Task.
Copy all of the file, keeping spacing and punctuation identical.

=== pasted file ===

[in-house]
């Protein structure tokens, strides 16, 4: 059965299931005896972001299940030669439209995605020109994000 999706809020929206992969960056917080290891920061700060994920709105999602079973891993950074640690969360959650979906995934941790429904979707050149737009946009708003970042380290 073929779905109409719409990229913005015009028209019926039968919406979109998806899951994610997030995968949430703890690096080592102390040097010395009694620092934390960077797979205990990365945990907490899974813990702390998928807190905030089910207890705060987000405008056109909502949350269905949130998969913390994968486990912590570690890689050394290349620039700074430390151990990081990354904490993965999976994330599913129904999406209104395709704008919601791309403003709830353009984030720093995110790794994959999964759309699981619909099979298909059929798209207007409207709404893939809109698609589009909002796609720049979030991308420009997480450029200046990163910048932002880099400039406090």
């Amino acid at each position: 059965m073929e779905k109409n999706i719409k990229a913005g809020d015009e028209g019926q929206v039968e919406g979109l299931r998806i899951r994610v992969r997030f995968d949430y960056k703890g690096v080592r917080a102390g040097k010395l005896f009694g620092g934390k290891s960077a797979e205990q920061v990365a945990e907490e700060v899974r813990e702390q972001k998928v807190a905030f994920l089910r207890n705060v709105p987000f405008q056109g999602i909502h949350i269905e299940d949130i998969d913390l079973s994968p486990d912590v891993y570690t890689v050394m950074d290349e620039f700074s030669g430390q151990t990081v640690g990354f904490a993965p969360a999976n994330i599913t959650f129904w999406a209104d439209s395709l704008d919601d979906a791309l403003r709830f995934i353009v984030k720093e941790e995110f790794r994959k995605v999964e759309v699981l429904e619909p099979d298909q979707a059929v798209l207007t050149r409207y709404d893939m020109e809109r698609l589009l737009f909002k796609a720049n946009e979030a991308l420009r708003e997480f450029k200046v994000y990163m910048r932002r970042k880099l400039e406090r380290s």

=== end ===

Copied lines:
[in-house]
């Protein structure tokens, strides 16, 4: 059965299931005896972001299940030669439209995605020109994000 999706809020929206992969960056917080290891920061700060994920709105999602079973891993950074640690969360959650979906995934941790429904979707050149737009946009708003970042380290 073929779905109409719409990229913005015009028209019926039968919406979109998806899951994610997030995968949430703890690096080592102390040097010395009694620092934390960077797979205990990365945990907490899974813990702390998928807190905030089910207890705060987000405008056109909502949350269905949130998969913390994968486990912590570690890689050394290349620039700074430390151990990081990354904490993965999976994330599913129904999406209104395709704008919601791309403003709830353009984030720093995110790794994959999964759309699981619909099979298909059929798209207007409207709404893939809109698609589009909002796609720049979030991308420009997480450029200046990163910048932002880099400039406090």
């Amino acid at each position: 059965m073929e779905k109409n999706i719409k990229a913005g809020d015009e028209g019926q929206v039968e919406g979109l299931r998806i899951r994610v992969r997030f995968d949430y960056k703890g690096v080592r917080a102390g040097k010395l005896f009694g620092g934390k290891s960077a797979e205990q920061v990365a945990e907490e700060v899974r813990e702390q972001k998928v807190a905030f994920l089910r207890n705060v709105p987000f405008q056109g999602i909502h949350i269905e299940d949130i998969d913390l079973s994968p486990d912590v891993y570690t890689v050394m950074d290349e620039f700074s030669g430390q151990t990081v640690g990354f904490a993965p969360a999976n994330i599913t959650f129904w999406a209104d439209s395709l704008d919601d979906a791309l403003r709830f995934i353009v984030k720093e941790e995110f790794r994959k995605v999964e759309v699981l429904e619909p099979d298909q979707a059929v798209l207007t050149r409207y709404d893939m020109e809109r698609l589009l737009f909002k796609a720049n946009e979030a991308l420009r708003e997480f450029k200046v994000y990163m910048r932002r970042k880099l400039e406090r380290s």